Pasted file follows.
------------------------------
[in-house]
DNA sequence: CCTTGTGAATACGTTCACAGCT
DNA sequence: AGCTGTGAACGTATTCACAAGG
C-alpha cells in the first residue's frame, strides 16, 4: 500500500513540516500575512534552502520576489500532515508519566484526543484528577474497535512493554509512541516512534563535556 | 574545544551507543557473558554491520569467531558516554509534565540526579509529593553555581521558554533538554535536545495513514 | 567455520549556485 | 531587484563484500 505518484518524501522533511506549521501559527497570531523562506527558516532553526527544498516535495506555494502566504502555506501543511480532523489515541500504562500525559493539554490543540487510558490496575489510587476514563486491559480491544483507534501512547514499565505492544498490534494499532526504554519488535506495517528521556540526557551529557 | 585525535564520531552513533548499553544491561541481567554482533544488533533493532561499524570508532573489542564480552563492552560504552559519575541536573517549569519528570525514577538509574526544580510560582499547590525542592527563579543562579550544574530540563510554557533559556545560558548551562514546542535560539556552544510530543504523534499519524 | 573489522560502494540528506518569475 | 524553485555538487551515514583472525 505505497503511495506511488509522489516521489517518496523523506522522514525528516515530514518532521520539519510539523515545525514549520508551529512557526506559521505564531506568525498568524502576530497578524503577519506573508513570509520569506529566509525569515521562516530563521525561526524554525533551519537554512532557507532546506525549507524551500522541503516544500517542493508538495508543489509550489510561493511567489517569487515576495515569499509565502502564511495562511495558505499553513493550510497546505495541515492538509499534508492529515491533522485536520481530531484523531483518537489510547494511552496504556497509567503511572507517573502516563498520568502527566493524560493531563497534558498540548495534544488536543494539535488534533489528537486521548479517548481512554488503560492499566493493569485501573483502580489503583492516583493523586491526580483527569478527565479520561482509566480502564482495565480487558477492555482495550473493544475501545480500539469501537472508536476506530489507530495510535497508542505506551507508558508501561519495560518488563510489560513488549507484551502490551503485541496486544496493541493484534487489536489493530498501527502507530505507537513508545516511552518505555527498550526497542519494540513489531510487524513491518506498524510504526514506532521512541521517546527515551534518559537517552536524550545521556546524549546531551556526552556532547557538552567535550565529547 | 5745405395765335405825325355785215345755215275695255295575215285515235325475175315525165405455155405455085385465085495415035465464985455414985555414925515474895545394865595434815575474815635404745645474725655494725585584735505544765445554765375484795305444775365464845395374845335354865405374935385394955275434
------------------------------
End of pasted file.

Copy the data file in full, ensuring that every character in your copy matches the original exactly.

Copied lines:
[in-house]
DNA sequence: CCTTGTGAATACGTTCACAGCT
DNA sequence: AGCTGTGAACGTATTCACAAGG
C-alpha cells in the first residue's frame, strides 16, 4: 500500500513540516500575512534552502520576489500532515508519566484526543484528577474497535512493554509512541516512534563535556 | 574545544551507543557473558554491520569467531558516554509534565540526579509529593553555581521558554533538554535536545495513514 | 567455520549556485 | 531587484563484500 505518484518524501522533511506549521501559527497570531523562506527558516532553526527544498516535495506555494502566504502555506501543511480532523489515541500504562500525559493539554490543540487510558490496575489510587476514563486491559480491544483507534501512547514499565505492544498490534494499532526504554519488535506495517528521556540526557551529557 | 585525535564520531552513533548499553544491561541481567554482533544488533533493532561499524570508532573489542564480552563492552560504552559519575541536573517549569519528570525514577538509574526544580510560582499547590525542592527563579543562579550544574530540563510554557533559556545560558548551562514546542535560539556552544510530543504523534499519524 | 573489522560502494540528506518569475 | 524553485555538487551515514583472525 505505497503511495506511488509522489516521489517518496523523506522522514525528516515530514518532521520539519510539523515545525514549520508551529512557526506559521505564531506568525498568524502576530497578524503577519506573508513570509520569506529566509525569515521562516530563521525561526524554525533551519537554512532557507532546506525549507524551500522541503516544500517542493508538495508543489509550489510561493511567489517569487515576495515569499509565502502564511495562511495558505499553513493550510497546505495541515492538509499534508492529515491533522485536520481530531484523531483518537489510547494511552496504556497509567503511572507517573502516563498520568502527566493524560493531563497534558498540548495534544488536543494539535488534533489528537486521548479517548481512554488503560492499566493493569485501573483502580489503583492516583493523586491526580483527569478527565479520561482509566480502564482495565480487558477492555482495550473493544475501545480500539469501537472508536476506530489507530495510535497508542505506551507508558508501561519495560518488563510489560513488549507484551502490551503485541496486544496493541493484534487489536489493530498501527502507530505507537513508545516511552518505555527498550526497542519494540513489531510487524513491518506498524510504526514506532521512541521517546527515551534518559537517552536524550545521556546524549546531551556526552556532547557538552567535550565529547 | 5745405395765335405825325355785215345755215275695255295575215285515235325475175315525165405455155405455085385465085495415035465464985455414985555414925515474895545394865595434815575474815635404745645474725655494725585584735505544765445554765375484795305444775365464845395374845335354865405374935385394955275434